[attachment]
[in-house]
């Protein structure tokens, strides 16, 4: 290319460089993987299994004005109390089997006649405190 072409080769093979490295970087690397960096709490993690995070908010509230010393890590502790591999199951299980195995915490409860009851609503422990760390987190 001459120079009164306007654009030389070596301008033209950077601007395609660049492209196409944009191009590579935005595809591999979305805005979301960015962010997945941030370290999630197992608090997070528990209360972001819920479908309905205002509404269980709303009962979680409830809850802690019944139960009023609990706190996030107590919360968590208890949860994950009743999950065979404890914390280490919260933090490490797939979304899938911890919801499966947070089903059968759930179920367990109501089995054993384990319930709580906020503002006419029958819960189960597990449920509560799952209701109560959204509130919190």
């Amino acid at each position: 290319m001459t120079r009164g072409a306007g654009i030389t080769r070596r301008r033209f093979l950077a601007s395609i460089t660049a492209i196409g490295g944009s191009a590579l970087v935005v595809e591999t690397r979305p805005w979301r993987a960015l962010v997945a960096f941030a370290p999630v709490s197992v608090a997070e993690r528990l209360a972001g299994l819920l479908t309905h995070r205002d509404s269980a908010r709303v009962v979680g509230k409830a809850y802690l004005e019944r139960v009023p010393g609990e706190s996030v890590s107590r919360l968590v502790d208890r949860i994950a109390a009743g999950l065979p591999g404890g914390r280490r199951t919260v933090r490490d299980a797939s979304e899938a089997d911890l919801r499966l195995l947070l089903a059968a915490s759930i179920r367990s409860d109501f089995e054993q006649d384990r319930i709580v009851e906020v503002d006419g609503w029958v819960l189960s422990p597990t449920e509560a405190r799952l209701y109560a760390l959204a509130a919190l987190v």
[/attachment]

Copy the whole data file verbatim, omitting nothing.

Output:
[in-house]
């Protein structure tokens, strides 16, 4: 290319460089993987299994004005109390089997006649405190 072409080769093979490295970087690397960096709490993690995070908010509230010393890590502790591999199951299980195995915490409860009851609503422990760390987190 001459120079009164306007654009030389070596301008033209950077601007395609660049492209196409944009191009590579935005595809591999979305805005979301960015962010997945941030370290999630197992608090997070528990209360972001819920479908309905205002509404269980709303009962979680409830809850802690019944139960009023609990706190996030107590919360968590208890949860994950009743999950065979404890914390280490919260933090490490797939979304899938911890919801499966947070089903059968759930179920367990109501089995054993384990319930709580906020503002006419029958819960189960597990449920509560799952209701109560959204509130919190």
């Amino acid at each position: 290319m001459t120079r009164g072409a306007g654009i030389t080769r070596r301008r033209f093979l950077a601007s395609i460089t660049a492209i196409g490295g944009s191009a590579l970087v935005v595809e591999t690397r979305p805005w979301r993987a960015l962010v997945a960096f941030a370290p999630v709490s197992v608090a997070e993690r528990l209360a972001g299994l819920l479908t309905h995070r205002d509404s269980a908010r709303v009962v979680g509230k409830a809850y802690l004005e019944r139960v009023p010393g609990e706190s996030v890590s107590r919360l968590v502790d208890r949860i994950a109390a009743g999950l065979p591999g404890g914390r280490r199951t919260v933090r490490d299980a797939s979304e899938a089997d911890l919801r499966l195995l947070l089903a059968a915490s759930i179920r367990s409860d109501f089995e054993q006649d384990r319930i709580v009851e906020v503002d006419g609503w029958v819960l189960s422990p597990t449920e509560a405190r799952l209701y109560a760390l959204a509130a919190l987190v």